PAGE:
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  3. Great post! We need to respect people's choices for what is best for their families - and if someone decides to stay home full time after having kids, more power to them! Our kiddos are school-aged, so I'm going to keep working until we have some that aren't, and then I'll figure out what is best for our family at that time.

    Thanks for sharing!

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  4. That was a fascinating article. The author had a good point in there that I think got buried under all of the other stuff she said. She talked about how some women felt like they *had* to stay at home after having a baby because their workplace wasn't giving them the flexibility they originally promised. Working around a new mother's schedule turns out to be lip service a lot of the time, which sucks. If I had a job that made it hard for me to be a good mom, I would totally leave, too. Part of the reason why I'm so insistent on being self-employed for the rest of my life is the flexibility. If my baby needs me, I can be there.

    Anyway, there's nothing wrong with being a SAHM. My mom was home with us until I was 12 and my sister was 10, and we loved it. She was the one who encouraged us to be creative and had all sorts of crafts for us to do, so I wonder if I wouldn't have my current job without that influence. Who knows, maybe I'll decide to stop working one day, too, and there's nothing wrong with that if it works for your family.

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  5. I think it's wonderful that we live in a time where women have the opportunity to do what works best for them and their families. I love that we have the freedom to choose how we raise our children in the way that we see best fitting :)

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  6. At this point in my life, I wouldn't give up my career in motherhood for anything!

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  7. I am constantly blown away at how judgemental women are of each other, instead of supportive in whatever each woman chooses for herself. I just don't get it. Whether it's me, who chose to not have children and run my own business (now I didn't choose 'career' over children, I just chose what was right for me), to you raising two children. I say, what ever works for you is what you should do! I would hope that as women, we could simply learn to appreciate our differences instead judging them. We've come a long way baby, but apparently we sill have a long way to go.

    You go girl!

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  8. I am right there with you! When Luci was born I was the primary bread winner in our house. I thought that's what I wanted. In college I never wanted to rely on someone else to take care of me. I was naïve. The second Luci was born my world changed. I hated leaving her every day and cried to my husband about it. We agreed and he found a new job. It moved us back to Littleton but that was totally worth the sacrifice. I still had to work part time in insurance but at least I was with Luci way more. Now I work 3 days a week doing what I love and Luci can be with me while I do it most days. I am proud to be a mom and consider myself a stay at home mom who had a little side income. My college friends say they never thought they would see me do this but I couldn't be happier about it. Good for you! Being a mom is a much harder, much more rewarding job then insurance ever was!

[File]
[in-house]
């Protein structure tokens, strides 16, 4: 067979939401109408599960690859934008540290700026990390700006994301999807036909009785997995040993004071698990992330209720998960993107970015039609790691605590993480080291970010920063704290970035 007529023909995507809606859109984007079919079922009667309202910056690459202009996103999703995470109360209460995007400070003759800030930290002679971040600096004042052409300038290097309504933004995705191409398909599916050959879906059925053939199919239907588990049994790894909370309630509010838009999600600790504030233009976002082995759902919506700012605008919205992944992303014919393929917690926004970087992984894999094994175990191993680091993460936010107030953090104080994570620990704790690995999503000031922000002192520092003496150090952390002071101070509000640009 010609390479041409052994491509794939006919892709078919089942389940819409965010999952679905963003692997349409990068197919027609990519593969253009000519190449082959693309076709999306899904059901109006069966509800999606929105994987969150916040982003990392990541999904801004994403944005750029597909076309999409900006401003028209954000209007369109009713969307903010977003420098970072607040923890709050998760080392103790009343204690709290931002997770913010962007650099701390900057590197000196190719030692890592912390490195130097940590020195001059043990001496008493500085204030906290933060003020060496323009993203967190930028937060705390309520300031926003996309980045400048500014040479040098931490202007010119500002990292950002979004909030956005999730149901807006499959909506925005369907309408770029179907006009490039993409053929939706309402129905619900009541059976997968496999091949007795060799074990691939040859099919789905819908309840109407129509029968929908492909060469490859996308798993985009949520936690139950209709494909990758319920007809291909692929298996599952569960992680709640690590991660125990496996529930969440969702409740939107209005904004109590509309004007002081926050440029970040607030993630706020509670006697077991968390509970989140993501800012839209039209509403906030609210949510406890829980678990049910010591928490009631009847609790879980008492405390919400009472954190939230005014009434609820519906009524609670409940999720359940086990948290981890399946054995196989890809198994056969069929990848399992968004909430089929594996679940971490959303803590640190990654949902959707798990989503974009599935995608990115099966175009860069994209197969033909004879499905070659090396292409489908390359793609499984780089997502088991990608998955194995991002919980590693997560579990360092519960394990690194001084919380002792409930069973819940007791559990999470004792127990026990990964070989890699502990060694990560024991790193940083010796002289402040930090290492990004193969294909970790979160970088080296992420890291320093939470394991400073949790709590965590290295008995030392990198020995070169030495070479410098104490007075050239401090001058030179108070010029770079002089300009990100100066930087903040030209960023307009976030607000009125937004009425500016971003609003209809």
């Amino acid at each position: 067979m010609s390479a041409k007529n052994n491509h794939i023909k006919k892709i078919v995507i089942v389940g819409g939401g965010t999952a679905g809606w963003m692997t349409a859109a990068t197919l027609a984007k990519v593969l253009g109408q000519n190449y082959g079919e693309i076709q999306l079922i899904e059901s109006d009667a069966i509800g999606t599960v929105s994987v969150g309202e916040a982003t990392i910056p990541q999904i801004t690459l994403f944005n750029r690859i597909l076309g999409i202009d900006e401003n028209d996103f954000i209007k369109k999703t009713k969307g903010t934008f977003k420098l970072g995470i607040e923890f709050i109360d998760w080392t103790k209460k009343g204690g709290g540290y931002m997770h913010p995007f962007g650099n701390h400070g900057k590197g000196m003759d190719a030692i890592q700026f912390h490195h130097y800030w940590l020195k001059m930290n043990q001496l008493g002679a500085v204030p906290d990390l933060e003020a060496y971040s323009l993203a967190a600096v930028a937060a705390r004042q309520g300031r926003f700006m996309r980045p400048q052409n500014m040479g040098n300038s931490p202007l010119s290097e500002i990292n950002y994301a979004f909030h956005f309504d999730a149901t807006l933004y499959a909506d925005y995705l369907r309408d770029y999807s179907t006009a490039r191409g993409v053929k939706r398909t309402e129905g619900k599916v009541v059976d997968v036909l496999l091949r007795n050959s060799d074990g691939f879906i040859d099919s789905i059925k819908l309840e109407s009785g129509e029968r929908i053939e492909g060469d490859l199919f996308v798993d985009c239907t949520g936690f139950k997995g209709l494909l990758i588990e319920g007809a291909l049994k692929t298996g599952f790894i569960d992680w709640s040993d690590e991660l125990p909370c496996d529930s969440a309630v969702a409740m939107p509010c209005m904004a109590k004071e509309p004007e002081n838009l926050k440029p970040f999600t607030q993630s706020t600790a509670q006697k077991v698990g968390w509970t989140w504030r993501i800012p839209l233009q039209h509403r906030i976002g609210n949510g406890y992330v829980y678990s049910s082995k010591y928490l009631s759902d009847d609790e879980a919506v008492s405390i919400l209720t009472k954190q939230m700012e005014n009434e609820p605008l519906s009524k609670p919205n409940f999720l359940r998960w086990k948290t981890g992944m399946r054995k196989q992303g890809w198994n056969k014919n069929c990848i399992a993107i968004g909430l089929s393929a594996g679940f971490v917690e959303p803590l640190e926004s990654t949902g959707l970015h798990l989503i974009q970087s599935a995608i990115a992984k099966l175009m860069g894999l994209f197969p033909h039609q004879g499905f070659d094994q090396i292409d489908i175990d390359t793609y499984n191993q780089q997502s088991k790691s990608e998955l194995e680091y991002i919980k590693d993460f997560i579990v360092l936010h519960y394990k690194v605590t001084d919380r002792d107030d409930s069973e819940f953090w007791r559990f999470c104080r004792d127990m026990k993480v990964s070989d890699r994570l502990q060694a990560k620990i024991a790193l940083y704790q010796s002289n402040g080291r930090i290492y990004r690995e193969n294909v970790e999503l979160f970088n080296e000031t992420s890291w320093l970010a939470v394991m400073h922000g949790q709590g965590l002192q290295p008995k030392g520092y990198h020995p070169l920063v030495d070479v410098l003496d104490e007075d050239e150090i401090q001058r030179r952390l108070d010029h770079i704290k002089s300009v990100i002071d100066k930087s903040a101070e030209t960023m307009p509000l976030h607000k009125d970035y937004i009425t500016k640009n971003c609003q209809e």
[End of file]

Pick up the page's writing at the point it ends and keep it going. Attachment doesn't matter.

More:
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  9. Great post! Eric and I don't have kids yet, but I am longing for the day I get to quit my job and be a stay-at-home mom. I get angry with people who think that being a mom is somehow selling yourself short. Um, you are raising HUMANS.

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  10. Life is funny - I just came across this post and was shocked to see it's almost two years old! if I had read it when you originally posted it, I wouldn't have understood it. I was that fast track career oriented woman who couldn't quite understand women who wanted to stay home (or, honestly, have children to begin with!). I have a few ideas of what sparked that thought process in my head over the years (including having a mother who often wasn't home due to her work travel schedule), but needless to say I bought into it big time and it was all I believed. Now ... I willingly gave up that career at the THOUGHT of being able to start a family and to not be a miserable person when we did so, and took a job that allows me to be happier, and to also be home during the day. Kudos to you for embracing what you love and not letting another's perception dictate your life. And ... because i'm already on my soapbox ... I 100% do not believe women (or anyone) can have it all, all of the time. You make choices, and every day you prioritize! xo

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  11. I think in a way you can have it all, but you can't have it all working properly at the same time! Sometimes one thing takes the lead and then the other, but the balls are never evenly balanced in the air- one is always on its way down. And that's okay- it makes things interesting as we change from one stage to another. :)